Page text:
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Appleton's Cyclopedia of American Biography, edited by James Grant Wilson, John Fiske and Stanley L. Klos. Six volumes, New York: D. Appleton and Company, 1887-1889 and 1999. Virtualology.com warns that these 19th Century biographies contain errors and bias. We rely on volunteers to edit the historic biographies on a continual basis. If you would like to edit this biography please submit a rewritten biography in text form . If acceptable, the new biography will be published above the 19th Century Appleton's Cyclopedia Biography citing the volunteer editor

 



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John Alexander Logan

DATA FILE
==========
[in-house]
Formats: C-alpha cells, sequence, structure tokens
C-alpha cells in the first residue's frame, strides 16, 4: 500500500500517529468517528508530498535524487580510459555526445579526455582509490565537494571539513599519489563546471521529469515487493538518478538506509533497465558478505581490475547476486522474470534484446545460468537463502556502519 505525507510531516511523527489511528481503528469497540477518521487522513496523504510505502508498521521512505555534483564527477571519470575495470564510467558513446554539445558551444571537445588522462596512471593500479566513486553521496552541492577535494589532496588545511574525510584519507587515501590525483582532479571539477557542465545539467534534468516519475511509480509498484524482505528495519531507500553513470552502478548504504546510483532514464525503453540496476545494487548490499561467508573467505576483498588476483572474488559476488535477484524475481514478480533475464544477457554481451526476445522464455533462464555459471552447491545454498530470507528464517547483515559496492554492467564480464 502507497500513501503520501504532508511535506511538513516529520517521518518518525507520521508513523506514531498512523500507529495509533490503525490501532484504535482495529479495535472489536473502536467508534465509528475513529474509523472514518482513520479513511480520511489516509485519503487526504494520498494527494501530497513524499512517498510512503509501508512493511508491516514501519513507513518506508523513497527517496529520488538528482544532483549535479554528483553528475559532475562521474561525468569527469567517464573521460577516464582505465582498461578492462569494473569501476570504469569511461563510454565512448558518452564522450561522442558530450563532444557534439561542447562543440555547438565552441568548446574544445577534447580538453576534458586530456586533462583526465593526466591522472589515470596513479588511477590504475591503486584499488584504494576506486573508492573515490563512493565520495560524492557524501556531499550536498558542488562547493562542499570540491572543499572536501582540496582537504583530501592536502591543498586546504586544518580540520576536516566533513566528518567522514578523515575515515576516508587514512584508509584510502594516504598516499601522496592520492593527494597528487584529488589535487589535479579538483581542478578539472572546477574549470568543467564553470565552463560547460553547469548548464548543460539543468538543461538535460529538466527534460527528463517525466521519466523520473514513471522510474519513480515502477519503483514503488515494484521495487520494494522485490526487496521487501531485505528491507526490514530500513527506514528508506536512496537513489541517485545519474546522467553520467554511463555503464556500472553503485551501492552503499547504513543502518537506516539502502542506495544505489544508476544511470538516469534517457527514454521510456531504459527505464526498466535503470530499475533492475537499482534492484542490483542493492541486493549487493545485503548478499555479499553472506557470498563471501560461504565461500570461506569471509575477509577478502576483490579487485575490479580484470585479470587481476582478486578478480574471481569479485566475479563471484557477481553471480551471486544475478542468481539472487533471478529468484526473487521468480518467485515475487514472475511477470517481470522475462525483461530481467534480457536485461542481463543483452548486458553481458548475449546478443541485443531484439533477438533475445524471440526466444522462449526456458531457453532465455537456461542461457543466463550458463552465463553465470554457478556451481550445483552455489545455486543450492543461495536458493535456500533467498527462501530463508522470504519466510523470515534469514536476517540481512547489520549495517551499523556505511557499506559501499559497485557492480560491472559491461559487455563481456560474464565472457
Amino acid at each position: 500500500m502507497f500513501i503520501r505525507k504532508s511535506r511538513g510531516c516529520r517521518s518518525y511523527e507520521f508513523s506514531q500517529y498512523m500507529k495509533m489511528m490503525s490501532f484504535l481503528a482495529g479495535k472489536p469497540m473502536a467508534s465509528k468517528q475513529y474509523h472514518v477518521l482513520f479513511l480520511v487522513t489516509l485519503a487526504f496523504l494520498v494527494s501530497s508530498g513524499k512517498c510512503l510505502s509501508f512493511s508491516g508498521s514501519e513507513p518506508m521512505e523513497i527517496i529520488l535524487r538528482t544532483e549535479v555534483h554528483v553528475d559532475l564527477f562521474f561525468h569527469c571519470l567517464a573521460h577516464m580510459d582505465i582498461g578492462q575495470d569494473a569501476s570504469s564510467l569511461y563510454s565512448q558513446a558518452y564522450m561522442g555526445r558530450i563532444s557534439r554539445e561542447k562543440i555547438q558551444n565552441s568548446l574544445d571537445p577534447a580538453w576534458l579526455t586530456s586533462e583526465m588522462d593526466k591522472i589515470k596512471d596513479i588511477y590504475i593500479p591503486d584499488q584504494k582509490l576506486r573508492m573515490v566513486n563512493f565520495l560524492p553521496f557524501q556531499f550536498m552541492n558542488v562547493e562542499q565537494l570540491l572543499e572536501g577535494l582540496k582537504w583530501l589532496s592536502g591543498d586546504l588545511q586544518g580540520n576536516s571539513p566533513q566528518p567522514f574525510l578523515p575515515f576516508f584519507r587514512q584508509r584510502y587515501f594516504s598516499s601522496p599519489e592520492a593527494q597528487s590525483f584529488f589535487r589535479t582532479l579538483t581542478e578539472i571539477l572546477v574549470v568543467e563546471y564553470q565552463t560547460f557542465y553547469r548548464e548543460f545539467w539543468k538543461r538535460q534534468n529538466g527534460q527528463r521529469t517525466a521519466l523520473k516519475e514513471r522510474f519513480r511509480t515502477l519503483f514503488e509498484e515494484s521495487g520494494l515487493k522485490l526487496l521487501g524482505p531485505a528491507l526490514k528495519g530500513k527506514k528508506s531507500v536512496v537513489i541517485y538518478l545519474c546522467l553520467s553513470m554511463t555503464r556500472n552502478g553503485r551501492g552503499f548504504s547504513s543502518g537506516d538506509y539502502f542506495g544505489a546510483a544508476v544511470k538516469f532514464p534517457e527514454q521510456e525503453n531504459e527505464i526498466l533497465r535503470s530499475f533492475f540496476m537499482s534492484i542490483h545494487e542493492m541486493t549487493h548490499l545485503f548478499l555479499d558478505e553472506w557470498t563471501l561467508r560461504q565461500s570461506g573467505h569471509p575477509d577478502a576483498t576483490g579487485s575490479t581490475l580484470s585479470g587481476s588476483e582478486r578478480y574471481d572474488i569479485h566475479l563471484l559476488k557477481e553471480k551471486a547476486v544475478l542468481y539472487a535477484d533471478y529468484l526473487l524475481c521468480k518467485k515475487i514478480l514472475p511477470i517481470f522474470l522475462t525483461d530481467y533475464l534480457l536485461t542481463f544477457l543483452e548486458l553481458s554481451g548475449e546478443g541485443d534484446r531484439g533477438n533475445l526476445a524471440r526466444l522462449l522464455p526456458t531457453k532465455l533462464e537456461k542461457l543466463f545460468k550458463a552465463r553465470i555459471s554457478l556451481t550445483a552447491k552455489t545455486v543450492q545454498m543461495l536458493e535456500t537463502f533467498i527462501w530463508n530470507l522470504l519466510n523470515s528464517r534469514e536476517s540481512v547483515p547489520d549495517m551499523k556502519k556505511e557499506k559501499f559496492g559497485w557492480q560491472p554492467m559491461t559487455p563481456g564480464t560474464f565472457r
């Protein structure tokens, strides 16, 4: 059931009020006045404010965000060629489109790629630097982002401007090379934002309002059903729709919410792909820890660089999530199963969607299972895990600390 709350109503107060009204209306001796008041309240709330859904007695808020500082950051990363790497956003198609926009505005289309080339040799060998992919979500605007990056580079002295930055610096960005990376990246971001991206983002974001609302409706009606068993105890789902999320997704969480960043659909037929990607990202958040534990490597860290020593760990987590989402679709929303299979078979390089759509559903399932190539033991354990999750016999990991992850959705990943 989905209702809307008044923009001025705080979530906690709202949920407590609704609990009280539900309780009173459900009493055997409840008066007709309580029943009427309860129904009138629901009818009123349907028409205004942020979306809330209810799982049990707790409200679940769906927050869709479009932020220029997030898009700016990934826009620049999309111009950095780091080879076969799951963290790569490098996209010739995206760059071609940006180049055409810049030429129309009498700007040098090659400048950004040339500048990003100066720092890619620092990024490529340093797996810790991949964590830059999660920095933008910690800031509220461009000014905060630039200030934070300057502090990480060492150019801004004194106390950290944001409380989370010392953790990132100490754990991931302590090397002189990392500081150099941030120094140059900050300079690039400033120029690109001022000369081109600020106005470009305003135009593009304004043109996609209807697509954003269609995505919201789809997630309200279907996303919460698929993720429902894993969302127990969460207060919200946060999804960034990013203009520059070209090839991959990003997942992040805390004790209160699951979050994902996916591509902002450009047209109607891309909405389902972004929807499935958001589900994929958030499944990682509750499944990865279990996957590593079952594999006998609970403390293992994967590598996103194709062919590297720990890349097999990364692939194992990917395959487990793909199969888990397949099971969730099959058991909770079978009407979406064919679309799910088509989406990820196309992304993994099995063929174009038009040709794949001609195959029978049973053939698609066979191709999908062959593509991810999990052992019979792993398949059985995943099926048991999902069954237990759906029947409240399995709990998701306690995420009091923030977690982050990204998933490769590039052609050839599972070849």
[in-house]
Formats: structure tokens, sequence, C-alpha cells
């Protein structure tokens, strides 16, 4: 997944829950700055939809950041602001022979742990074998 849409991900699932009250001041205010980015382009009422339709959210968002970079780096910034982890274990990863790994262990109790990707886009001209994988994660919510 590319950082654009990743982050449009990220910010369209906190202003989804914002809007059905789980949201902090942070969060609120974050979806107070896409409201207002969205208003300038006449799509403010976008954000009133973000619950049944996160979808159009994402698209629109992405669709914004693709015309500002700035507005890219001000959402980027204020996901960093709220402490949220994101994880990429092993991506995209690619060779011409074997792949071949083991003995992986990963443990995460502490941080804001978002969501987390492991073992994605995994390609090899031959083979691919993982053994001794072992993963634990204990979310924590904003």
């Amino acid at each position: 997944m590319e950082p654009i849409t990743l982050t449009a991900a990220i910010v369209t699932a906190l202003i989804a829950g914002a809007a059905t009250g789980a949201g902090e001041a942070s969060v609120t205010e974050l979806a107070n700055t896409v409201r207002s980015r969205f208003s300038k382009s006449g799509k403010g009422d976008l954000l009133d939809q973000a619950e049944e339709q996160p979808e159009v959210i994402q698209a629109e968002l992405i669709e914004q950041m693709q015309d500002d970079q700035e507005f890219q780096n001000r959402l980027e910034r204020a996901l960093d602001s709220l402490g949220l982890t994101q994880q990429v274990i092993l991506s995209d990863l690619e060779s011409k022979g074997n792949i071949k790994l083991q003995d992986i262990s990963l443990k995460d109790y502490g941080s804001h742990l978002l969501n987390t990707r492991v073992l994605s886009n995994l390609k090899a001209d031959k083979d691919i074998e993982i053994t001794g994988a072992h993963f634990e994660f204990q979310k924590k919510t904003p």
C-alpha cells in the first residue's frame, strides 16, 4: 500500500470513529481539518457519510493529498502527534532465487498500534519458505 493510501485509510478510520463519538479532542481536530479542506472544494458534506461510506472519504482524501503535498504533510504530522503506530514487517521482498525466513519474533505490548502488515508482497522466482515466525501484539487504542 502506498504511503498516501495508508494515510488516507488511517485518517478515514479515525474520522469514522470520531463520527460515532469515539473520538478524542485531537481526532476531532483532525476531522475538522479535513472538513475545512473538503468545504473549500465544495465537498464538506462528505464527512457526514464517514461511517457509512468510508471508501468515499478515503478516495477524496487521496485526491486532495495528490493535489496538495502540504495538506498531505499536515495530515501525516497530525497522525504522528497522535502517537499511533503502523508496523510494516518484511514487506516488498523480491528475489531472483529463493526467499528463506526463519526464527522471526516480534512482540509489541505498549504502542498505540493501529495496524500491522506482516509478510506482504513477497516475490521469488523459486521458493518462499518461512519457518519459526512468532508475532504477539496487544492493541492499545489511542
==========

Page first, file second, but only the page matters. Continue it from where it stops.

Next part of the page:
LOGAN, John Alexander, statesman, born in Jackson county, Illinois, 9 February, 1826 ; died in Washington, D. C., 26 December, 1886. His father, Dr. John Logan, came from Ireland when a young man and settled in Maryland, but removed to Kentucky, thence to Missouri, and finally to Illinois. He served several terms in the legislature, having been chosen as a Democrat, and held several county offices. The son was educated at a common school and under a private tutor. This instruction was supplemented, in 1840, by attendance at Shiloh college. When war with Mexico was declared, he volunteered as a private, but was soon chosen a lieutenant in the 1st Illinois infantry, die did good service as a soldier, and for sometime was acting quartermaster of his regimenting. After his return from Mexico he began the study of law with his uncle, Alexander M. Jenkins, and in 1849 was elected clerk of Jackson county, but resigned to continue the study of law. In 1851 he was graduated at Louisville university, admitted to the bar, and became his uncle's partner. He soon grew popular, and his forcible style of oratory, pleasing address, and fine voice, secured his election to the legislature in 1852 and again in 1856. At the end of his first term he resumed practice with such success that he was soon chosen prosecuting attorney for the 3d judicial district. In 1852 he removed to Benton, Franklin County, Illinois He was a presidential elector in 1856 on the Buchanan and Breckinridge ticket. In 1858 he was elected to congress from Illinois as a Douglas Democrat, and was reelected in 1860. In the presidential campaign of that year he earnestly advocated the election of Stephen A. Douglas; but, on the first intimation of coming trouble from the south, he declared that, in the event of the election of Abraham Lincoln, he would "shoulder his musket to have him inaugurated." In July, 1861, during the extra session of congress that was called by President Lincoln, he left his seat, overtook the troops that were marching out of Washington to meet the enemy, and fought in the ranks of Colonel Richardson's regiment in the battle of Bull Run, being among the last to leave the field. Returning home in the latter part of August, he resigned his seat in congress, organized the 31st Illinois infantry, and was appointed its colonel, 13 September At Belmont in November he led a successful bayonet-charge and a horse was shot under him. He led his regiment in the attack on Fort Henry, and at Fort Donelson, while gallantly leading the assault, received a wound that incapacitated him for active service for some time. After he had reported for duty to General Grant at Pittsburg Landing, he was made a brigadier-general of volunteers, 5 March, 1862. He took an important part, in the movement against Corinth, and subsequently was given the command at Jackson, Tennessee, with instructions to guard the railroad communications. In the summer of 1862 his constituents urged him to become a candidate for re-election to congress, but he declined, saying in his letter: "I have entered the field to die, if need be, for this government, and never expect to return to peaceful pursuits until the object of this war of preservation has become a fact established." During Grant's northern Mississippi campaign General Logan commanded the 3d division of the 17th army corps under General McPherson, and was promoted major-general of volunteers, to date from 26 November, 1862. He participated in the battles of Port Gibson, Raymond, Jackson, and Champion Hills. In the siege of Vicksburg he commanded McPherson's centre, and on 25 June made the assault after the explosion of the mine. His column was the first to enter the captured city, and he was appointed its military governor. He succeeded General Sherman in the command of the 15th army corps in November, 1863. In May, 1864, he joined Sherman's army, which was preparing for its march into Georgia, led the advance of the Army of the Tennessee in the fight at Resaca, repulsed Hardee's veterans at Dallas, and drove the enemy from his line of works at Kenesaw Mountain. General Sherman says in his report of the battle of Atlanta, speaking of General McPherson's death: " General Logan succeeded him and commanded the Army of the Tennessee through this desperate battle with the same success and ability that had characterized him in the command of a corps or division." In fact it was mainly his skill and determination that saved Sherman's army from a serious disaster during that engagement. After the fall of Atlanta, 1 September, 1864, he went home and took an active part in the presidential campaign of that year. He rejoined his troops, who had accompanied Gem Sherman in his famous "march to the sea," at Savannah, and remained in active service with Sherman's army till the surrender of General Joseph E. Johnston, 26 April, 1865. On 23 May he was appointed to the command of the Army of the Tennessee; but, as soon as active service in the field was over, he resigned his commission, saying that he did not wish to draw pay when not on active duty. He was appointed minister to Mexico by President Johnson, but declined. In 1866 he was elected a representative from Illinois to the 40th congress as a Republican, and served as one of the managers in the impeachment trial of President Johnson. He was reelected to the 41st congress, and did good service as chairman of the committee on military affairs in securing the passage of an act for the reduction of the army. He was re-elected to the 42d congress, but before that body convened he was chosen by the Illinois legislature United States senator for the term beginning 4 March, 1871. He succeeded Vice-President Wilson as chairman of the senate committee on military affairs at the beginning of the third session of the 42d congress, 2 December. 1872. After the expiration of his term of service, 3 March, 1877, he resumed the practice of law in Chicago. He was again returned to the United States senate, and took his seat on the convening of that body in extra session, 18 March, 1879. Both in the house and senate he maintained his reputation for brilliancy and success. While a representative his more important speeches were "On Reconstruction," 12 July, 1867; "On the Impeachment of President Johnson," 22 February, 1868 ; "Principles of the Democratic Party," 16 July, 1868; and "Removing the Capitol," 22 January, 1870. In the senate he spoke in "Vindication of President Grant against the Attack of Charles Sumner," 3 June, 1872; in reply to Senator Gordon on the "Ku-klux in Louisiana," 13 January, 1875; "On the Equalization of Bounties of Soldiers, Sailors, and Marines of the late War. for the Union," 2 March, 1875 ; and "On the Power of the Government to enforce the United States Laws," 28 June, 1879. On 6 June, 1880, he delivered an able speech on the Fitz-John Porter case, maintaining, as he always had done, that General Porter had been justly condemned and should not be restored to his rank in the army. At the Republican national convention in Chicago in June, 1884, on the first ballot for a candidate for president, General Logan received 631/2 votes against 3341/2 for James G. Blaine, 278 for Chester A. Arthur, and 93 for George F. Edmunds. After the subsequent nomination of Mr. Blaine, General Logan was nominated for vice-president. When General Logan's sudden death was announced to him, James G. Blaine thus briefly summarized his character: "General Logan was a man of immense force in a legislative body. His will was unbending, his courage, both moral and physical, was of the highest order. I never knew a more fearless man. He did not quail before public opinion when he had once made up his mind any more than he did before the guns of the enemy when he headed a charge of his enthusiastic troops. In debate he was aggressive and ***effective .... I have had occasion to say before, and I now repeat, that, while there have been more illustrious military leaders in the United States and more illustrious leaders in legislative halls, there has, I think, been no man in this country who has combined the two careers in so eminent a degree as General Logan." His personal appearance was striking. He was of medium height, with a robust physical development, a broad and deep chest, massive body, and small hands and feet. He had fine and regular features, a swarthy complexion, long jet-black hair, a heavy moustache and dark eyes. General Logan published "The Great Conspiracy," a large volume relating to the civil war (New York, 1886), and "The Volunteer Soldier of America" (Chicago, 1887). See "Life and Services of John A. Logan," by George Francis Dawson (Chicago, 1887).--His wife, Mary Simmerson Cunningham, daughter of John M. Cunningham, born in Petersburg, Boone County, Missouri, 15 August, 1838, lived amid the hardships of frontier life, and was subsequently sent to the Convent of St. Vincent in Kentucky. On leaving that institution she assisted in preparing the papers that were needed by her father, who, on his return from the Black Hawk and Mexican wars, had been elected sheriff and county clerk of Williamson county, and appointed register of the land office at Shawneetown, Gallatin County, Illinois, by President Pierce. Blank forms for any legal documents were then rare, and Miss Cunningham, through her industry in her father's case, supplied the deficiency. While thus engaged she met General Logan, who was at that time prosecuting attorney. She was married, 27 November, 1855, and was identified with her husband's career, becoming his best adviser in the gravest crises of political and civil life.